While most of us sat down to celebrate Thanksgiving with our families, countless Americans in Puerto Rico were still going without power or running water.1
- Tackling the immediate humanitarian crisis. The bill would remove logistical obstacles to providing the help needed now and help the farms and local food producers that were obliterated in the storm. It would also clean up the environmental risks created by the storm, make health care cheaper and more available to Americans in Puerto Rico, and ensure that federal aid does not put Puerto Rico any further in debt.
- Banning privatization and promoting debt relief. Sanders’ plan would put control over the future of Puerto Rico in the hands of the people there, not Wall Street hedge funds and bank-backed control boards that demand austerity measures. It would prevent using the disaster as an excuse to privatize the electrical grid, water utilities and roads in order to profit from these once-public goods and push for full debt relief.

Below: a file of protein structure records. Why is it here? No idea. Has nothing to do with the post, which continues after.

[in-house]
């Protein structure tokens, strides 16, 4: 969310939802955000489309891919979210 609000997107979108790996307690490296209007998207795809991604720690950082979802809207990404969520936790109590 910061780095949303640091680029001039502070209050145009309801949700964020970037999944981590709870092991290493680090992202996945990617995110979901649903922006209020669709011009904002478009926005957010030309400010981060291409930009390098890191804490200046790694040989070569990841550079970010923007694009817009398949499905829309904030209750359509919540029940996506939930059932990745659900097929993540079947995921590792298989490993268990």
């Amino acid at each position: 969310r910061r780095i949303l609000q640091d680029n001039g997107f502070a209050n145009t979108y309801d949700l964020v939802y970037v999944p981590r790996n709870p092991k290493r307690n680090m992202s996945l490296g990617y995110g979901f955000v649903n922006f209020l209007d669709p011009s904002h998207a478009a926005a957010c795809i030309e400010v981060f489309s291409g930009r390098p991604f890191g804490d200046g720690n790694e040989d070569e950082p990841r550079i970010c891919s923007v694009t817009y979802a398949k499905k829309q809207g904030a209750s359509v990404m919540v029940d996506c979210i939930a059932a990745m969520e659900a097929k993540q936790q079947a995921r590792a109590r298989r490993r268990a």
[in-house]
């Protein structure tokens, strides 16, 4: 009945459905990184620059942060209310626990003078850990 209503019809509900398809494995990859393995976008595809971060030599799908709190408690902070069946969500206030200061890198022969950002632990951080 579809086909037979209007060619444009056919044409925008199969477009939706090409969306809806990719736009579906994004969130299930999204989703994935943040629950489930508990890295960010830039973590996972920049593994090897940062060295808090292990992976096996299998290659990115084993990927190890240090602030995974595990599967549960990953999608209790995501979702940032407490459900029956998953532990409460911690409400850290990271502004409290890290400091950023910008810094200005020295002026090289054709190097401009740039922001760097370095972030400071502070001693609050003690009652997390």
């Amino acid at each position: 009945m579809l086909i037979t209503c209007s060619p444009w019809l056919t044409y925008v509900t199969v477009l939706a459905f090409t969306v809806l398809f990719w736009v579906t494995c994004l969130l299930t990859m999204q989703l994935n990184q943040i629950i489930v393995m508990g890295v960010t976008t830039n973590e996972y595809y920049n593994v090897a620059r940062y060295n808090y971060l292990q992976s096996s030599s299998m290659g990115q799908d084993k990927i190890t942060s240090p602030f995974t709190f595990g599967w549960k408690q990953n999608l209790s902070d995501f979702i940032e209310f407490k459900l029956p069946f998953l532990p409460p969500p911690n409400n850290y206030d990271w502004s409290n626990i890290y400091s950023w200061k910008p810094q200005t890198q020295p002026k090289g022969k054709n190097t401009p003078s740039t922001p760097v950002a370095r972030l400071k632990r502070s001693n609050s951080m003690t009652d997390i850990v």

- Rebuilding better. Under Sanders’ bill, the Puerto Rican power grid would be modernized and eventually draw 70 percent of its power from renewable sources. The plan also calls for a massive investment in VA hospitals and clinics; public schools, colleges and childcare centers; and infrastructure from roads and bridges to schools, public transit, clean water sources and broadband.
- David Caplan and Joshua Hoyos, “As Puerto Rico continues to recover from Maria, many residents turn to charities for a Thanksgiving meal,” ABC News, Nov. 24, 2017.
- Jeff Stein, “Bernie Sanders to unveil a $146 billion ‘Marshall Plan’ for Puerto Rico,” The Washington Post, Nov. 28, 2017.
- Alexia Fernandez Campbell, “Trump to Puerto Rico: your hurricane isn’t a ‘real catastrophe’ like Katrina,” Vox, Oct. 3, 2017.
- Office of Sen. Bernie Sanders, "Sanders, Colleagues Unveil Legislation to Rebuild Puerto Rico and Virgin Islands," Nov. 28, 2017.
- Juan Gonzalez, “Puerto Rico’s $123 billion bankruptcy is the cost of U.S. colonialism,” The Intercept, May 9, 2017.